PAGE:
In the England of this story, the conflict in England isn't between Catholics and Protestants, it's between non-shapeshifters, also known as Verities, and shapeshifters, better known as eðians (pronounced eethians). King Henry VIII himself turned into a great big lion, on occasion, but even so, the eðians are generally hunted and distrusted by the populace in general. Princess Mary is staunchly against them and want them all killed, while young King Edward and his best friend and cousin, Lady Jane Grey read everything they can about them and would like nothing more than to discover eðian abilities of their own.

Sadly, Edward appears to be dying. He has been told by Lord Dudley, his chief adviser and his physicians that he's suffering from "the affliction" and that he is unlikely to have long, certainly not long enough to marry and produce a male heir. Luckily Dudley has a plan to secure a succession that will make sure an eðian-friendly ruler ends up on the English trone. He suggests that Edward change the line of succession to ensure that his cousin Lady Jane's heirs inherit. Of course, Jane needs to be married to produce heirs, but Dudley has just the candidate. His younger son, Gifford. There is the minor difficulty that Gifford Dudley is an eðian and spends every day from sunup to sunset as a magnificent stallion, but any heirs would be conceived at night anyways, so Dudley is sure Jane wouldn't mind too much.

When the extremely intellectual Jane finds out that she's to be married off within a few days, she travels to the Dudley estate (carrying with her a suitable supply of books to entertain her) to meet her intended. Unfortunately, because of some rather shameful nightly pursuits, Gifford (just call him G) has let it be known that he's a rampant womaniser. It's more socially acceptable than what he gets up to. Hence his older brother mistakes Jane for one of his younger brother's many suspected floozies and Jane believes her impending husband is a lecherous libertine (he's not, he's actually a poet). Nor does anyone deem it appropriate to tell her about her husband's eðian status, so she has quite the surprise the morning after her wedding, when the groom turns into a big horse in the middle of her bedroom.

As Edward takes a rapid turn for the worse shortly after the wedding, his sister Elizabeth warns him that he mustn't trust his physicians and he realises that Dudley is up to no good, and that Jane may be in terrible danger as well.

This is a delightful farce of a book, where we follow the points of view of Edward, Jane and G (he never liked the name Gifford) as the story progresses. Since there are three authors, I suspect each of them took one character and wrote their sections. Having loosely based the first half on actual historical events (if you ignore the shapeshifters), the second half is pure fantasy and a lot of fun. The book is clearly inspired by The Princess Bride, with the narrators occasionally interrupting the narrative to address the reader directly. Readers will recognise that most of Gifford's poetry is strikingly similar to that of one William Shakespeare. There is humour reminiscent of Monty Python and Blackadder, while at least one plot development brings to mind the lovely Ladyhawke, one of my favourite eighties movies (I'd love to get a version with a non-synthy soundtrack).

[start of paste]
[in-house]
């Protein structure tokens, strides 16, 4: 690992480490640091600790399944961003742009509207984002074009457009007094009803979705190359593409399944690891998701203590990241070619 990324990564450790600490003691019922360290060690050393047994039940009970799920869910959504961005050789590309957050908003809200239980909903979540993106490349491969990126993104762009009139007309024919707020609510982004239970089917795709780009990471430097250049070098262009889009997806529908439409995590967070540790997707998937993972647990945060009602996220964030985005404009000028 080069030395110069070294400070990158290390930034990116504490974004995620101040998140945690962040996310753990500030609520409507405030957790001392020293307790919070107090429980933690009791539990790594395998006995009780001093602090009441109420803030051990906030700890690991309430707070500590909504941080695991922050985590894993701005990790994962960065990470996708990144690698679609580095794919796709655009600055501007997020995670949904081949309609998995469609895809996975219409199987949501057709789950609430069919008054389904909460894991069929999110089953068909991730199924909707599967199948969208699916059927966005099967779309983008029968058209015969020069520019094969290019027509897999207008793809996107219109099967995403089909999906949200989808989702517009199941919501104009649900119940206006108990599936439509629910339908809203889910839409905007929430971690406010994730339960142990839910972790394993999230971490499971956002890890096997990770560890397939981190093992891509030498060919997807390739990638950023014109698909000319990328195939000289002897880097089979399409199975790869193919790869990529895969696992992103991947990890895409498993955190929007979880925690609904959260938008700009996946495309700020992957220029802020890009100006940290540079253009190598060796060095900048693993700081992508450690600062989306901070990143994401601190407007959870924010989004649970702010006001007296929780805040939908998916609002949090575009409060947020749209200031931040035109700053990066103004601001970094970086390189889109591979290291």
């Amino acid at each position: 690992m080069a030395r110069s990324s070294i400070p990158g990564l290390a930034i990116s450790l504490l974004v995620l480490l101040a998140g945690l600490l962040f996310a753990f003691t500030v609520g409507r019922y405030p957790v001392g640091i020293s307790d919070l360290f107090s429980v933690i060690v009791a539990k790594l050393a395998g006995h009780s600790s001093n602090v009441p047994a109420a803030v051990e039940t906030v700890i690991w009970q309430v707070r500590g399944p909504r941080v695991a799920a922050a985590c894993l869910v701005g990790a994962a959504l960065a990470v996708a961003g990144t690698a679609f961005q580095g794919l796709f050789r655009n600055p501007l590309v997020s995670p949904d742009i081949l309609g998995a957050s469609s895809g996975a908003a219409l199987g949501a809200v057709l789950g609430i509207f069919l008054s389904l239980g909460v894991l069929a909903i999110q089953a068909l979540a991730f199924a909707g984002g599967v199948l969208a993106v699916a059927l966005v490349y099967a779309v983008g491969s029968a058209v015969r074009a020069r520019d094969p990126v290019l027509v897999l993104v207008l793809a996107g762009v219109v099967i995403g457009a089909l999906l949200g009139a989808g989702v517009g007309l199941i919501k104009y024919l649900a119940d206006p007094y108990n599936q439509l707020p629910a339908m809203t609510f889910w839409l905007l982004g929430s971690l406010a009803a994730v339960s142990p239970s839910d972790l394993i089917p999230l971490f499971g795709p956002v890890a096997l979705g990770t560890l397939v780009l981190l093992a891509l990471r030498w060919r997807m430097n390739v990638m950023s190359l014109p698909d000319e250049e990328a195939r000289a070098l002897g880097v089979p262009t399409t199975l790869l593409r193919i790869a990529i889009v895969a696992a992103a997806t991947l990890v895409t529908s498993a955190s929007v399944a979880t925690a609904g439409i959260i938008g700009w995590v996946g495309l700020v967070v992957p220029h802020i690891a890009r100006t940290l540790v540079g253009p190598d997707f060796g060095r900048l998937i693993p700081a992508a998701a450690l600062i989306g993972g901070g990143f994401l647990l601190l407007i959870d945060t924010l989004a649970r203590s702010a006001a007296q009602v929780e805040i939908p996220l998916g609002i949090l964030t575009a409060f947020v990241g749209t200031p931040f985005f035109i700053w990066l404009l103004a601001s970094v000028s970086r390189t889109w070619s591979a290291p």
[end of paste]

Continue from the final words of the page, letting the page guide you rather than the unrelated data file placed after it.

I've seen this book included on several best of 2016 lists, and while I'm not sure I enjoyed it enough to include it in my top ten of the year, it's a very enjoyable romp from start to finish. My one complaint is that the book is a bit long and I think some of the parts in the second half could have been edited a bit more. As a huge fan of Tudor history in general, and having always been sympathetic to poor Lady Jane, the nine days queen, who really didn't have much choice in the matter and was a political pawn her entire life, it was nice to see a story that reimagines a much happier ending for her. Possibly not the book for you if you take your history very seriously, but highly recommended for anyone who wants a fun, creative and irreverent reimagining of history.

Judging a book by its cover: While on first look, this may seem like any old historical novel, with your red-headed girl in Tudor era clothing and a big red font bringing your attention to the title, you need only take a closer look to see that there's more here. In little "hand-written notes" and arrows pointing to the girl on the cover, the writers explain that "Sometimes history gets it all wrong". The other notes say "It's not easy being queen" and "Off with her head".

Source: kingmagu.blogspot.no/2016/12/cbr8-book-133-my-lady-jane-by-cynthia.html